Volume 95, Issue 84

Wednesday, March 13, 2002
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Vaadering unclear about What Lies Beneath his art

Student filmmakers get festive

Brewed in Canada paints beer history

Shaggy recycles some classics

Brewed in Canada paints beer history

Brewed in Canada
Allen Winn Sneath

The Dundurn Group

By Colin Butler
Gazette Staff

Ah, beer – is there anything it can't do?

In Canada, this statement should be the national motto. Beer offered the early settlers a potable drinking source and prevented scurvy. Today, as various t-shirt slogans profess, beer allows ugly people to get laid and allows much needed relief from thinking. Beer was and continues to be a staple of survival and will continue to shape Canadian history.

Allen Winn Sneath's book Brewed in Canada acquaints those of the alcoholic intelligentsia with the "untold story" of Canada's 350-year-old brewing industry."

Sneath sees beer as an important cultural icon in Canada like hockey, adding the brewing industry represents 1.3 per cent of this country's gross national product and produces approximately 98 per cent of the $6 billion worth of beer for Canadian consumers every year.

As you've probably already guessed, Brewed in Canada deals mostly with the business history of beer and reads more like a textbook than a good novel.

Sneath recounts that the first beer ever recorded in the New World was brewed by natives and was given to Jacques Cartier and his hearty crew to combat scurvy.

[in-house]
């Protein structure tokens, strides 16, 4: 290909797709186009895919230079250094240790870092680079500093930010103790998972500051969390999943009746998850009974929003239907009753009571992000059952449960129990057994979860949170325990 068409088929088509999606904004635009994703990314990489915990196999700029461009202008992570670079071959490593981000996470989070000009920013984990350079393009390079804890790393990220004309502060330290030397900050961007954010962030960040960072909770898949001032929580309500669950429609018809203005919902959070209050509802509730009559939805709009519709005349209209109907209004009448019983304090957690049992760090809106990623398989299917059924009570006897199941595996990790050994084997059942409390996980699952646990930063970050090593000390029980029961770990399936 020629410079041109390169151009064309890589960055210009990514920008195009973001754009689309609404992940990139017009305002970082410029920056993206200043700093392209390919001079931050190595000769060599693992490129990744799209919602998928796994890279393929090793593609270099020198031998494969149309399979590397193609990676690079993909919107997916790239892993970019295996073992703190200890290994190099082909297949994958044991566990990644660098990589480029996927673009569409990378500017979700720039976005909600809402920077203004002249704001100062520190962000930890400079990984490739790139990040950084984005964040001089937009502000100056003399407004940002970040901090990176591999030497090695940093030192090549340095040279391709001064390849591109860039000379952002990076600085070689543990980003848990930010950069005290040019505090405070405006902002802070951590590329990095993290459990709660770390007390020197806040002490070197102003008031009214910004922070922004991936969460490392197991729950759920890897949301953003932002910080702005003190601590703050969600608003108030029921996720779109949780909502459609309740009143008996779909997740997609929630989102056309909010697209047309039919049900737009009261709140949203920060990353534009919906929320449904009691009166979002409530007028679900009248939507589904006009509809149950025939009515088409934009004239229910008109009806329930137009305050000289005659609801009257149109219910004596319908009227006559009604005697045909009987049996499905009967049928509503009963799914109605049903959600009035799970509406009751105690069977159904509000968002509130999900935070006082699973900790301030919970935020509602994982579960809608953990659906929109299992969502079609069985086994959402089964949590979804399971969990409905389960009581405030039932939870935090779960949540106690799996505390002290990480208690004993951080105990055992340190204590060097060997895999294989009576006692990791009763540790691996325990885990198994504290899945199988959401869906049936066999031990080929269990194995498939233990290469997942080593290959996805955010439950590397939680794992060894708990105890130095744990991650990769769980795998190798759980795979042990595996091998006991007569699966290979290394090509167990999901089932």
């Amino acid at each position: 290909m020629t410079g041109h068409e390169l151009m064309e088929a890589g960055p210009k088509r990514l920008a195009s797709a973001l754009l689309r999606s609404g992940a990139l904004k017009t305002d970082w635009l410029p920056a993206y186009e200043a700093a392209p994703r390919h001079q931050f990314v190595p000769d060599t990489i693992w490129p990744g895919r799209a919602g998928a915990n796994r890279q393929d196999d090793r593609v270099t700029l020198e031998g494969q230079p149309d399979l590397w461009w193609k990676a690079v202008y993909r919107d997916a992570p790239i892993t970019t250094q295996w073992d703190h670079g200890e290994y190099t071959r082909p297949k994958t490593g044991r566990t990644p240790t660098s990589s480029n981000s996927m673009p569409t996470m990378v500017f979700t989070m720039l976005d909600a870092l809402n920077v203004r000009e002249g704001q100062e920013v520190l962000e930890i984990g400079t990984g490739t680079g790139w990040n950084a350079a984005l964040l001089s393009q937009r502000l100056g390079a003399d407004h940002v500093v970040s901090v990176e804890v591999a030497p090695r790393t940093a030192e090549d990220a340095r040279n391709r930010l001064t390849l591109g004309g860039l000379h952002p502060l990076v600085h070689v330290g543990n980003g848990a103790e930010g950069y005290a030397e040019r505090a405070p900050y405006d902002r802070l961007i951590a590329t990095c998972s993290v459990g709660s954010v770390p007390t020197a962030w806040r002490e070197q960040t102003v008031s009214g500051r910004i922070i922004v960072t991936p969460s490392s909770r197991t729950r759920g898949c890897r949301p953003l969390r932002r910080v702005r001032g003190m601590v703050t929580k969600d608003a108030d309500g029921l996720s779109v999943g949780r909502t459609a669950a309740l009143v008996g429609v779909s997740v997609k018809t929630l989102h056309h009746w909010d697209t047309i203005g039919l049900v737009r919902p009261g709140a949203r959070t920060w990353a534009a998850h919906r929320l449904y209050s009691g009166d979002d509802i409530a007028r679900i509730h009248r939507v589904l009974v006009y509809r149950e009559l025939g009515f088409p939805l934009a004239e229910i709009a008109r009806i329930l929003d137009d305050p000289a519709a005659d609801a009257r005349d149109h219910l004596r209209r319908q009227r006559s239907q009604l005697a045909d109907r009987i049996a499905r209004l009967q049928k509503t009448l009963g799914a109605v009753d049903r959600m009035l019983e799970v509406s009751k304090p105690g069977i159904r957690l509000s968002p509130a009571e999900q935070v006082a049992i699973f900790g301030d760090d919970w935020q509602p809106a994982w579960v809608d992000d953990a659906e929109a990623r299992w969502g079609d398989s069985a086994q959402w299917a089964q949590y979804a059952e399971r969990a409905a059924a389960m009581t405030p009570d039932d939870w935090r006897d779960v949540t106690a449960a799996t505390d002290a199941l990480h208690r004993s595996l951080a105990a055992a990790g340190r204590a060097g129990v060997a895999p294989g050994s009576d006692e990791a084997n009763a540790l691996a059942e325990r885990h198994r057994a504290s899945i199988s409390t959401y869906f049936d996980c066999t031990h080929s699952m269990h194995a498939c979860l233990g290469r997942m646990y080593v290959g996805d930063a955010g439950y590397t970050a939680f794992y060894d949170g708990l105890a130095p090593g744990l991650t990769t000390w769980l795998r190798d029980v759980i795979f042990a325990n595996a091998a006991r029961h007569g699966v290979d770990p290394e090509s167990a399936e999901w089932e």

Brewed in Canada also tells tales of business moguls who helped define the major brands we see in Canada today, profiling such national heroes as Alexander Keith, John Molson, John Labatt and John Sleeman.

Many of them like Keith – famous for his India Pale Ale – made huge fortunes from the art of brewing and used their money to become leaders in the business community.

One of the more interesting parts of the book is a chapter dealing with the rise of the temperance movement and Prohibition. Sneath offers a noteworthy story of how many Ontario breweries survived the Prohibition years and still managed to sell their brew.

He details mail-order beer – a way around the Ontario Temperance Act. According to the act, brewing and possession of beer was not illegal, provided it contained 2.5 per cent alcohol or less. Ontario drinkers could write to a middle-man in Quebec or the United States with an order of beer because it was not illegal to buy beer outside Ontario.

Brewed in Canada contains many interesting tidbits of Canadian brewing history, but tends to get bogged down in the nitty-gritty of the business of things – more colourful facts are few and far between. They represent few oases in the desert of Sneath's arid writing style.

This book should only be read by die-hard boozers or history buffs.

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